So I run a static overclock, same clocks as PBO in multicore loads but way less voltage and therefor lower temps.
When am I ever going to see a singlecore load in a game? Maybe the Loading screen but other than that? There's always something running on another thread, sound, loading light assets, whatever it is. Most games I play use 6+ threads.
Prime95 is heinously excessive, a true power virus that's utterly unrepresentative of anything real world. If anyone MUST run it on modern hardware then they must also run it with AVX disabled. IMO it's only purpose is a curiosity and when used knowledgeably to fully de-rate a system to engineered standards for high-availability and/or extreme environment operation.

Some people like de-rating their machine for their daily runner, that's fine for them. Most just want stability and safe high performance for what they do on a daily basis. In addition to being a good benchmark of high core count CPU's, CBR20 and R23 is also a good stress tester since it very much represents the worst case with a realistic mix of AVX and other instructions in a real world processing load of rendering an image.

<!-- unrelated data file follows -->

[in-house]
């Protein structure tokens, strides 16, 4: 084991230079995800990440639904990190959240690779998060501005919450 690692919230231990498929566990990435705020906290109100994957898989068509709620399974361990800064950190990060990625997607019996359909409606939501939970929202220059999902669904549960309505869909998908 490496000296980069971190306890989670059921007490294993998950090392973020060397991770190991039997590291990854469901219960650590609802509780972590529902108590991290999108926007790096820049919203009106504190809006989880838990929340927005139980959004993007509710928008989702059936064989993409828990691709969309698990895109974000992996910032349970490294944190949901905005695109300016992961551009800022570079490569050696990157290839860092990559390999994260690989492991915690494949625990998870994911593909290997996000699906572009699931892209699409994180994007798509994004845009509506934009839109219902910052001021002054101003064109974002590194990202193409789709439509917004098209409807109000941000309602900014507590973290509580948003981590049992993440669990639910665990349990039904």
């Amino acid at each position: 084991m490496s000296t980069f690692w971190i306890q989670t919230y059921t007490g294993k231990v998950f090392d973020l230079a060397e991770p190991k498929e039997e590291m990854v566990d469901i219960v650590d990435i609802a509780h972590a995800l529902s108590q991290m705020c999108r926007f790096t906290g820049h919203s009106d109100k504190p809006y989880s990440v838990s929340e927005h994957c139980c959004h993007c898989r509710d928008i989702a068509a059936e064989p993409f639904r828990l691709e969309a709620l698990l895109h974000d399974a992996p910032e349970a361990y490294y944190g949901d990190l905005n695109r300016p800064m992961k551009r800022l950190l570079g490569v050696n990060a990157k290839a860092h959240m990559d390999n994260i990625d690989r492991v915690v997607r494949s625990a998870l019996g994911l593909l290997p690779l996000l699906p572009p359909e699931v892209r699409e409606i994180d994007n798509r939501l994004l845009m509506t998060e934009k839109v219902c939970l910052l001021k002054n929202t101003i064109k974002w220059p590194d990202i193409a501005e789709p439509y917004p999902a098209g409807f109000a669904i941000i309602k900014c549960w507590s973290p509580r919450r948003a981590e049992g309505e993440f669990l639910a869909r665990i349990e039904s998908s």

But even so, when Ryzen's left in stock conditions, both VCore and clocks on AUTO, it will run P95 all day long even if at high temp's since the boost algorithm is keeping it safe. It's with the static overclocks when the safety mechanisms of the boost algorithm can no longer function that things get dangerous and de-rating may be worthwhile.

Even heavily multithreaded games depend on one primary thread. When CPU performance is the limit to FPS that one primary thread is the limit to the CPU's performance. So keeping that thread fixed at a clock speed lower than what it could boost to when left to it's own devices is just limiting performance. But, luckily, most gaming is GPU bound anyway so you're not likely to ever see it.
 
Last edited: